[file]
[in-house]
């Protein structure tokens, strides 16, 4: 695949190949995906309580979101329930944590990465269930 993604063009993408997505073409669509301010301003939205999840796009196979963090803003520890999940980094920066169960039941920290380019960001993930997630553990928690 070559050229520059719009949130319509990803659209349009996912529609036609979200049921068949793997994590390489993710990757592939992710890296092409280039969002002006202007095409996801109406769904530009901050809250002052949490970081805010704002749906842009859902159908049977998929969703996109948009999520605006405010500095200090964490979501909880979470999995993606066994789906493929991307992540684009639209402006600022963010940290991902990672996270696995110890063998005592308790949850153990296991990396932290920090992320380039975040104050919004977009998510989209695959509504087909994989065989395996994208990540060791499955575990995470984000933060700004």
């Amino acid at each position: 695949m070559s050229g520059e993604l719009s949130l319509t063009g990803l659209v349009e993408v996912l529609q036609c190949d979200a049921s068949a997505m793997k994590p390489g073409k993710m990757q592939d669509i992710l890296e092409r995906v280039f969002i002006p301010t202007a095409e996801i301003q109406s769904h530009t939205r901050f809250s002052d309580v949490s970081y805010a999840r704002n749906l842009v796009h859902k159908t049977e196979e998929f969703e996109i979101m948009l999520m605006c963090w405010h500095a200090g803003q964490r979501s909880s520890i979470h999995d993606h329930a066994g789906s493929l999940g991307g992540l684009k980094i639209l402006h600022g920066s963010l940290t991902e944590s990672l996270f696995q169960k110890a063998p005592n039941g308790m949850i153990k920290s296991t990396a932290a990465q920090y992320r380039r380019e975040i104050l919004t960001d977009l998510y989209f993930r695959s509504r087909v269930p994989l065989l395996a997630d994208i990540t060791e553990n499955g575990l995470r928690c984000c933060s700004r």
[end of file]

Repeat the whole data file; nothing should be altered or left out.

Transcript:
[in-house]
């Protein structure tokens, strides 16, 4: 695949190949995906309580979101329930944590990465269930 993604063009993408997505073409669509301010301003939205999840796009196979963090803003520890999940980094920066169960039941920290380019960001993930997630553990928690 070559050229520059719009949130319509990803659209349009996912529609036609979200049921068949793997994590390489993710990757592939992710890296092409280039969002002006202007095409996801109406769904530009901050809250002052949490970081805010704002749906842009859902159908049977998929969703996109948009999520605006405010500095200090964490979501909880979470999995993606066994789906493929991307992540684009639209402006600022963010940290991902990672996270696995110890063998005592308790949850153990296991990396932290920090992320380039975040104050919004977009998510989209695959509504087909994989065989395996994208990540060791499955575990995470984000933060700004």
């Amino acid at each position: 695949m070559s050229g520059e993604l719009s949130l319509t063009g990803l659209v349009e993408v996912l529609q036609c190949d979200a049921s068949a997505m793997k994590p390489g073409k993710m990757q592939d669509i992710l890296e092409r995906v280039f969002i002006p301010t202007a095409e996801i301003q109406s769904h530009t939205r901050f809250s002052d309580v949490s970081y805010a999840r704002n749906l842009v796009h859902k159908t049977e196979e998929f969703e996109i979101m948009l999520m605006c963090w405010h500095a200090g803003q964490r979501s909880s520890i979470h999995d993606h329930a066994g789906s493929l999940g991307g992540l684009k980094i639209l402006h600022g920066s963010l940290t991902e944590s990672l996270f696995q169960k110890a063998p005592n039941g308790m949850i153990k920290s296991t990396a932290a990465q920090y992320r380039r380019e975040i104050l919004t960001d977009l998510y989209f993930r695959s509504r087909v269930p994989l065989l395996a997630d994208i990540t060791e553990n499955g575990l995470r928690c984000c933060s700004r």